The Princeton Center for Complex Materials, a research center at Princeton University dedicated to discovering the materials of the future and training a globally competitive and diverse workforce, has been selected by the National Science Foundation (NSF) to expand its groundbreaking interdisciplinary mission into two new areas: quantum technologies and biology-inspired materials.
- Tuesday, Jul 28, 2020
- Friday, May 15, 2020
- Monday, May 11, 2020
Three research endeavors aimed at fundamental challenges in health, information technology and water conservation have been selected for funding through the Eric and Wendy Schmidt Transformative Technology Fund.
- Thursday, Apr 30, 2020Princeton researchers detect a supercurrent — a current flowing without energy loss — at the edge of a superconductor with a topological twist.
- Thursday, Apr 30, 2020In the Princeton experiment, the motivating question was what happens when the bulk is not an insulator but a superconductor. What novel features arise when superconductivity occurs in a topological material?
- Thursday, Feb 13, 2020
Electrons race along the surface of certain unusual crystalline materials, except that sometimes they don't. Two new studies from Princeton researchers and their collaborators explain the source of the surprising behavior and chart a course for restoring the speedy flow of electrons through these remarkable crystals, prized for their potential use in future technologies including quantum computers.
- Monday, Dec 30, 2019
Imagine a world where people could only talk to their next-door neighbor, and messages must be passed house to house to reach far destinations.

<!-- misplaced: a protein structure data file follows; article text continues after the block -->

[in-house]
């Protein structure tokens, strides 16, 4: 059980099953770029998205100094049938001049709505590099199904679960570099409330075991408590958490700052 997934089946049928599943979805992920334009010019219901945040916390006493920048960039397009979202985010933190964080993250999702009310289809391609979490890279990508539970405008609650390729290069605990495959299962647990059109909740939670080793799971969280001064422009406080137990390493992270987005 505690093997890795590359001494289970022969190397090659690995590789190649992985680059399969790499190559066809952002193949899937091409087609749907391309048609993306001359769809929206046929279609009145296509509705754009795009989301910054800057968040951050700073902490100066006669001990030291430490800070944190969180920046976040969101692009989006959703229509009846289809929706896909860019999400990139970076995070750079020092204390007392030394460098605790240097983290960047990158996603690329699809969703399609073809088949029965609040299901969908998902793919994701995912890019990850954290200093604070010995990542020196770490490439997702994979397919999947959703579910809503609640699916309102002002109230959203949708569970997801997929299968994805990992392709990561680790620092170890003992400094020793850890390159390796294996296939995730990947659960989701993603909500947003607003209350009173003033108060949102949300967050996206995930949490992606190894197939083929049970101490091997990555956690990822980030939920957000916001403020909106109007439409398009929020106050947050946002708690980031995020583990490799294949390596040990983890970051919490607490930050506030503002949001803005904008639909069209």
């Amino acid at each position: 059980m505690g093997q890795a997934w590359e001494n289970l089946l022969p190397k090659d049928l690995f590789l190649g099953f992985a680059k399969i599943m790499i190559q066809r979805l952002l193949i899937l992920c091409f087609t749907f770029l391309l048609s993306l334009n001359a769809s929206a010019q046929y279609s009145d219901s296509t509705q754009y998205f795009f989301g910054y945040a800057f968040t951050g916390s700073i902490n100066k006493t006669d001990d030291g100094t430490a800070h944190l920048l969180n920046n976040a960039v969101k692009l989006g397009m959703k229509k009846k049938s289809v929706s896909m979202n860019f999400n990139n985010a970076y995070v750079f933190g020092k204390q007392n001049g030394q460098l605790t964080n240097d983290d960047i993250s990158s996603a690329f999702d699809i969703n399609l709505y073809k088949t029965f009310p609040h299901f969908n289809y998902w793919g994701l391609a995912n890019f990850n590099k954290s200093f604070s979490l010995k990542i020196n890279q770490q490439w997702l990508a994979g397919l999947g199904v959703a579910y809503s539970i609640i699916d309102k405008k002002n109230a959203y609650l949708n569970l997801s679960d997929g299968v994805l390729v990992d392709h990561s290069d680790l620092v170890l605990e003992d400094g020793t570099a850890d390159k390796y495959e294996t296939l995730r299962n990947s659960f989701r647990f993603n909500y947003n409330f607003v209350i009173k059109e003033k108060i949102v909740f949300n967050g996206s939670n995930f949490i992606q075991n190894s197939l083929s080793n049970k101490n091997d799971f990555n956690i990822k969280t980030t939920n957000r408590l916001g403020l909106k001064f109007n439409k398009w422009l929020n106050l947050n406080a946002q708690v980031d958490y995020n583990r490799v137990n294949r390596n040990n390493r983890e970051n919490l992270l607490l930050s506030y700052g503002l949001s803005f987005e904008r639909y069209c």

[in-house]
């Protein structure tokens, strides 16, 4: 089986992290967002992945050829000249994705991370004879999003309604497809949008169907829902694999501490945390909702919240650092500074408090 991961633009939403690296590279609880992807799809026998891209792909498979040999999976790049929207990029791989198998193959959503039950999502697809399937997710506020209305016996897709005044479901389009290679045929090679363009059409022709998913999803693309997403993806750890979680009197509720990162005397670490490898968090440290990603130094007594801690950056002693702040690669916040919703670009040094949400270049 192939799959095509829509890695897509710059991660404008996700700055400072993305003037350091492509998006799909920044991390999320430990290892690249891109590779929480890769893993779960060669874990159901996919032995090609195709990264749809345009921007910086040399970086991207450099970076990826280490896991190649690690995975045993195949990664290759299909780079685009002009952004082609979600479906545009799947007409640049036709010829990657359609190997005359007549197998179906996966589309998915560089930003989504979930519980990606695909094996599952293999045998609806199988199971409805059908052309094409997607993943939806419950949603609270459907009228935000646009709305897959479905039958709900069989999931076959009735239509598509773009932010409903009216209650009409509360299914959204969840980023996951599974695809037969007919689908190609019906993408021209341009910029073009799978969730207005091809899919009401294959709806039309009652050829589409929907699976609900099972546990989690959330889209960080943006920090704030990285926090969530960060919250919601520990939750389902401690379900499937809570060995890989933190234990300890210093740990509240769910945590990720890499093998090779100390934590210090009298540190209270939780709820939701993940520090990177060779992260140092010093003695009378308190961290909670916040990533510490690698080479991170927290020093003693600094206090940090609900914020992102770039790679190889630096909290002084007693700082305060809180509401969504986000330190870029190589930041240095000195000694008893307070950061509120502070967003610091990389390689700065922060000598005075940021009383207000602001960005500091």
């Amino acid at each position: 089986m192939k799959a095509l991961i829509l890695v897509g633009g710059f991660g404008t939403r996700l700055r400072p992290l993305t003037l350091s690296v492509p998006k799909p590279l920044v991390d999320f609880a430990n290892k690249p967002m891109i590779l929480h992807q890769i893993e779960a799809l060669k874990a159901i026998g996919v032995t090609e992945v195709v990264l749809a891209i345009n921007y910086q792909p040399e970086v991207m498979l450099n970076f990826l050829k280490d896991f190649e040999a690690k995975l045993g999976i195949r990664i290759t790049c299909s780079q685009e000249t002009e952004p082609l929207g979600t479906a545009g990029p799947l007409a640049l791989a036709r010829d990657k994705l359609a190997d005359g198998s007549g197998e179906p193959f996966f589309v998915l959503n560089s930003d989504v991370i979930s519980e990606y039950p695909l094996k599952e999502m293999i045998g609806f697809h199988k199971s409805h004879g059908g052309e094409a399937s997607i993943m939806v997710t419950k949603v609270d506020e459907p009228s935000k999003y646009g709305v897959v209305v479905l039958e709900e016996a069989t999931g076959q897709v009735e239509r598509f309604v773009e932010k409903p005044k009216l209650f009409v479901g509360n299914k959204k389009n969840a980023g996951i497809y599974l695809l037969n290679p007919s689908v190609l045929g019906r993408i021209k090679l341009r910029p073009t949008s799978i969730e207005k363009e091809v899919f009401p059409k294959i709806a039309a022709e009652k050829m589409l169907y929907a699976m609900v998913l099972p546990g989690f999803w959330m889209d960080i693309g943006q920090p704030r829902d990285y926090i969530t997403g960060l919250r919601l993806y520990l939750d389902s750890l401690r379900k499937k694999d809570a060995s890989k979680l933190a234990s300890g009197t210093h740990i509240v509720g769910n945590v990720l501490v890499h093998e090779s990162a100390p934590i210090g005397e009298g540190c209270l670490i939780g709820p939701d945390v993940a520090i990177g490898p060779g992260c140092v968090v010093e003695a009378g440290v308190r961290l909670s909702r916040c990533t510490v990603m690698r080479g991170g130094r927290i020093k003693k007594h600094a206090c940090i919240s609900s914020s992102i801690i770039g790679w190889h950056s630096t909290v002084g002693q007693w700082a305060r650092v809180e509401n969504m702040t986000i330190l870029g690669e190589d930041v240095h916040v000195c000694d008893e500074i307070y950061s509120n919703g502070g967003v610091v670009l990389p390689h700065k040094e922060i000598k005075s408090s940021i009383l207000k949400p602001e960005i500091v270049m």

Until now, this has been the situation for the bits of hardware that make up a silicon quantum computer, a type of quantum computer with the potential to be cheaper and more versatile than today's versions.
- Monday, Dec 23, 2019
Princeton researchers have uncovered new rules governing how objects absorb and emit light, fine-tuning scientists' control over light and boosting research into next-generation solar and optical devices.
The discovery solves a longstanding problem of scale, where light's behavior when interacting with tiny objects violates well-established physical constraints observed at larger scales.
- Thursday, Dec 19, 2019
When it comes to car and truck engines, not much has changed since Nikolaus Otto invented the modern internal combustion engine in 1876. But the internal combustion engine could, at least theoretically, be in for a big change.
- Tuesday, Nov 19, 2019
There is more to foam than meets the eye. Literally. A study by Princeton scientists has shown that a type of foam long studied by researchers is able to block particular wavelengths of light, a coveted property for next-generation information technology that uses light instead of electricity.